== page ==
The business tools you can't work without

By Carlos Silva, Jeremy Toeman, Danny Sullivan and Peter Han

(Business 2.0 Magazine) -- Breezy Rider

Vanson Streamliner Heated Vest; $160;

CARLOS SILVA President and COO, World Champion Sports

If you ride a motorcycle, this vest is a godsend. I live in Washington, D.C., which means riding got very cold come wintertime--until I found Vanson's heated vest. The Streamliner is made with Dupont ComforMax nylon to protect against wind and has built-in heating elements to keep you toasty. A cord attached to the vest plugs into my motorcycle's 12-volt battery plug to keep the heat flowing. Depending on the weather, you can wear the vest alone, but I usually layer mine under a leather jacket for extra warmth. Either way, it's amazing how comfortable the rest of your body feels when you don't have to worry about warming your core--on a 45-degree day, it's almost like riding in summertime. Now, if only Vanson offered a gizmo to prevent helmet hair.

Power Pack

Sony Vaio VGN-SZ270P/C; $2,350;

JEREMY TOEMAN Vice president for market development, Sling Media

After my last computer died, I needed a new laptop to take on the road. My requirements: a Centrino Duo-powered machine that was fast, expandable, lightweight, and able to endure at least three hours of heavy use while running on battery power. After a thorough search, Sony's Vaio made the cut. It's a beautiful piece of hardware that weighs less than 4 pounds and is about an inch thick. The incredibly bright screen is perfect for watching DVDs or TV broadcasts on the road, and the fingerprint sensor--which I thought was a bit goofy at first--turns out to be a great feature because I no longer worry about remembering all my passwords for different websites. Battery life clocks in at just three hours, so I also bought an extended-life battery that provides more than six hours of juice in energy-saving mode. This is one of the best--and best-looking--laptops on the market.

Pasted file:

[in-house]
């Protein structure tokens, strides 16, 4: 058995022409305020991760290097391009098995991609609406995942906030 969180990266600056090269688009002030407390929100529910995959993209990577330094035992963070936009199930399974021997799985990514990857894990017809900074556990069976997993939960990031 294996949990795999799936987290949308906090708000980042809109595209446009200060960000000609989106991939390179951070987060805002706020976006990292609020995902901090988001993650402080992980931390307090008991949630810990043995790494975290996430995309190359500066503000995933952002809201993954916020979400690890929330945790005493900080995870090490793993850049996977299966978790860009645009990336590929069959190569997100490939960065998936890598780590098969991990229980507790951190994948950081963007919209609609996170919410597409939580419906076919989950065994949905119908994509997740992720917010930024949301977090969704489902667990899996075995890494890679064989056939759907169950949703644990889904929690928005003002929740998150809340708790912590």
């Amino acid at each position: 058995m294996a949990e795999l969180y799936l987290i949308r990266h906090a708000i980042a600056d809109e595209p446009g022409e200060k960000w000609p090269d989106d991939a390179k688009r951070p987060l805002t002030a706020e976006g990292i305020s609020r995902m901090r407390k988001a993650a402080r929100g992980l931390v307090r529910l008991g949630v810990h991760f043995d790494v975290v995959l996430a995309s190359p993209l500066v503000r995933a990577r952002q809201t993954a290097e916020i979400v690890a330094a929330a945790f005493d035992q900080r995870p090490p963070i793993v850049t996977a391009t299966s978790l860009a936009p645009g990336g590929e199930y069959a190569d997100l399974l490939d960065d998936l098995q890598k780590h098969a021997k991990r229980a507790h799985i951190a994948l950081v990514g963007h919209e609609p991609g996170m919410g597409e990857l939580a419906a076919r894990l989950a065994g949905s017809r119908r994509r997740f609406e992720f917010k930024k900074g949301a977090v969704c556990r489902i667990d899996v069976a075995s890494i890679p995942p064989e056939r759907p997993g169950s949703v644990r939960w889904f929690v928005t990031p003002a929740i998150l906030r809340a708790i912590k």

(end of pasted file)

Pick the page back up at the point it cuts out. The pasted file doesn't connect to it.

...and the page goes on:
Window on the World

Philips Digital Photo Display; $200;


Digital photos are easy to store, but they can be hard to show off. In theory, a digital picture frame would be ideal, but most suffer from clunky styling, low storage capacity, and cumbersome image uploading. Philips's digital frame is the exception. Its screen resolution is superb. It can store up to 80 photos internally or 300 saved to a memory stick or SD card. (I'm currently using a 512MB SD card to store 130 photos.) There's also a USB port to download photos directly from a computer or portable drive. Photos can be displayed horizontally or vertically and the frame can be programmed to play a looped slide show. I take mine with me on trips to display on hotel nightstands--so I can always travel with my family.

Made With the Shades

Oakley O Rokr Sunglasses; $250;

PETER HAN Group product manager, Microsoft

I love finding devices that simplify my life by combining multiple functions in one package. I never thought of my sunglasses as a device, however, until I switched to Oakley's O Rokrs. Good shades are an essential piece of equipment, of course, and the lenses on the O Rokrs filter out 100 percent of UVA and UVB rays. Yet these sunglasses also have a built-in Bluetooth headset, so I can make voice calls and listen to MP3s streaming from my cell phone. I use the tiny buttons on the frame to take calls or adjust the volume, and the sound quality is loud and clear. The O Rokrs offer five hours of talk time and 100 hours of standby, although I still sometimes enjoy just turning everything off to retreat behind the privacy of my darkened glasses.

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